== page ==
Block Alignment on SD Cards

Pawit Pornkitprasan
3 min readMar 20, 2021


While I was playing around with connecting SD cards to the ESP8266, I ran the SdInfo sketch and found one interesting message.

“Data area is not aligned on flash erase boundary! Download and use formatter from!

I find this intriguing since as a computer user, I’ve always seen SD card as a raw storage device where it stores bytes and you can put any kind of data and any kind of file system on it. This is a compliment to the abstraction layer that works so well that I have never bothered to look under the hood as to how SD cards work.

After more research, I’ve found out that the SD Card Association actually specifies the standard file system to use with SD card, and it’s not just “use FAT32” but actually specifies how the file system should be aligned on the card.

It appears that, starting from SDHC, you can only write to the SD card in sectors of 512 bytes, so you cannot just write one byte, you have to tell the SD card the entire sector (512 bytes) you want to replace the content with. If you want to write just one byte, you have to read the 512 bytes, change one byte in memory, then write back the entire 512 bytes.

FAT32 file system also have cluster size. This means that each 4 KB sector on the disk is assigned to only one file (of course, a file can span multiple sectors) so as long as you write only to that sector, you do not have to worry about accidentally overwriting other files. According to Microsoft, for most partition sizes, the cluster size is 4 KB, which fits exactly into 8 SD card sectors.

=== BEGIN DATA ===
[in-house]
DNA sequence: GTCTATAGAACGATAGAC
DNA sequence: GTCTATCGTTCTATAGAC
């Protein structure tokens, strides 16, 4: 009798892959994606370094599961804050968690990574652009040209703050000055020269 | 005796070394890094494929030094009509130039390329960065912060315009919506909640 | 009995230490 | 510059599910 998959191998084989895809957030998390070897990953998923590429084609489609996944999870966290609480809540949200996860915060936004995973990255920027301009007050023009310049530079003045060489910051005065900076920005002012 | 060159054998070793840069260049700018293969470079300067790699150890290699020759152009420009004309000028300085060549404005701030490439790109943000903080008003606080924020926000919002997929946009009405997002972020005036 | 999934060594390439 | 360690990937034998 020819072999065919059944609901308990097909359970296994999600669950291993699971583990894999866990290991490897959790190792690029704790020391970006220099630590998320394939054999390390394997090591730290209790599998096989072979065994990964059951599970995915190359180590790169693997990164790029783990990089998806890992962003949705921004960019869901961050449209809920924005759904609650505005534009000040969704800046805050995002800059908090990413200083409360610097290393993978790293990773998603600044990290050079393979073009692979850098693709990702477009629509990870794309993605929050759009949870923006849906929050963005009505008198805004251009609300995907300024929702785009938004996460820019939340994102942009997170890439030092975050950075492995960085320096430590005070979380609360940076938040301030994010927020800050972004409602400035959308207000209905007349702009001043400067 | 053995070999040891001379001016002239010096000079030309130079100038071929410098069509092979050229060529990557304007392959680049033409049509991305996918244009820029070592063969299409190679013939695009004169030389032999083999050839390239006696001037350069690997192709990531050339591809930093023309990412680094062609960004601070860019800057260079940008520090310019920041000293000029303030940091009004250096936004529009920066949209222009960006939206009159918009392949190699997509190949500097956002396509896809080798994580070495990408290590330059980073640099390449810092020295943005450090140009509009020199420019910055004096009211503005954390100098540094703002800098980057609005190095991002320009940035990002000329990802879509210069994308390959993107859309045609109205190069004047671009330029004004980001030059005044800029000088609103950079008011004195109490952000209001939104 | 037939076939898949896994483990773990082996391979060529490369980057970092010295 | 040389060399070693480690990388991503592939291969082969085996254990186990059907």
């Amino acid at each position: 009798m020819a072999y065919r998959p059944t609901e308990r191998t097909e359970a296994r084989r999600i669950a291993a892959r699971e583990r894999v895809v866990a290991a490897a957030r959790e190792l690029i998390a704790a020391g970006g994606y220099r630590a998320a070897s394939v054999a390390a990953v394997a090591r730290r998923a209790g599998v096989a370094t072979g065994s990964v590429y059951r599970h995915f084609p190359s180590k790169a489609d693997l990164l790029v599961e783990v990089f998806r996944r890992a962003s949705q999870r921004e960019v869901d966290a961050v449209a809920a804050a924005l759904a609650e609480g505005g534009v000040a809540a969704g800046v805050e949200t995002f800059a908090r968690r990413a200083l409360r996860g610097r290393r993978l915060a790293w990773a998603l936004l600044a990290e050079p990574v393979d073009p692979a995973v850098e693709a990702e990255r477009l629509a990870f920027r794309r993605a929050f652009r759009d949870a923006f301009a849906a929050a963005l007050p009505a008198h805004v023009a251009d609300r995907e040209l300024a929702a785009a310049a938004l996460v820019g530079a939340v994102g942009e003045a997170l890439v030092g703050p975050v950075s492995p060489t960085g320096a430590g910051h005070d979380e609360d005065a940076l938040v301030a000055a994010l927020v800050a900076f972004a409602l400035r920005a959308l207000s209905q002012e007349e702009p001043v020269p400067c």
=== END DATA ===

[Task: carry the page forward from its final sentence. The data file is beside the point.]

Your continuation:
So when writing a cluster, you can just directly issue write commands to 8 sectors.

When you want to write to cluster 1000, you can just write to sector 8000–8007 without caring about the data previously in those sectors.

Now what happens when you create a partition without being aware of the idiosyncrasy of the underlying storage. Most likely the cluster on the file system does not match the sector on the SD card. This results in the cluster spanning 9 sectors instead of 8.

In unaligned writes, you have to treat sector 8000 and 8008 specially.

In the above example, you would need to issue a read command to sector 8000 and 8008 in order to partially overwrite them (you need to preserve the first part of sector 8000 and the last part of sector 8008 since have data from different clusters). So in the end, you need to read 2 sectors and write 9 sectors, which is less efficient.

In the grand scheme of things, computers have a lot of memory to be used to caching these data and files generally span multiple continuous clusters, so the problem is less severe. If you need to write one cluster, it’s 11 commands instead of 8 (37% more commands). But if you need to write 1000 continuous clusters (e.g. a 4 MB file), it’s 8003 commands instead of 8000 (0.037% more commands), so the problem is not that serious.

However, if you’re on a micro-controller with limited memory and code storage space, then this becomes more of an issue. Not only will you need additional memory to cache data for writing, but your code will be more complex as it needs to handle the case.

If it’s specified that the FAT32 file system on SD cards must have clusters aligning to the sectors of SD cards, your code can simply ignore this edge case and refuse to work with improperly formatted SD cards. Thus, I can see why the SD Card Association wants to specify the file system up until this level.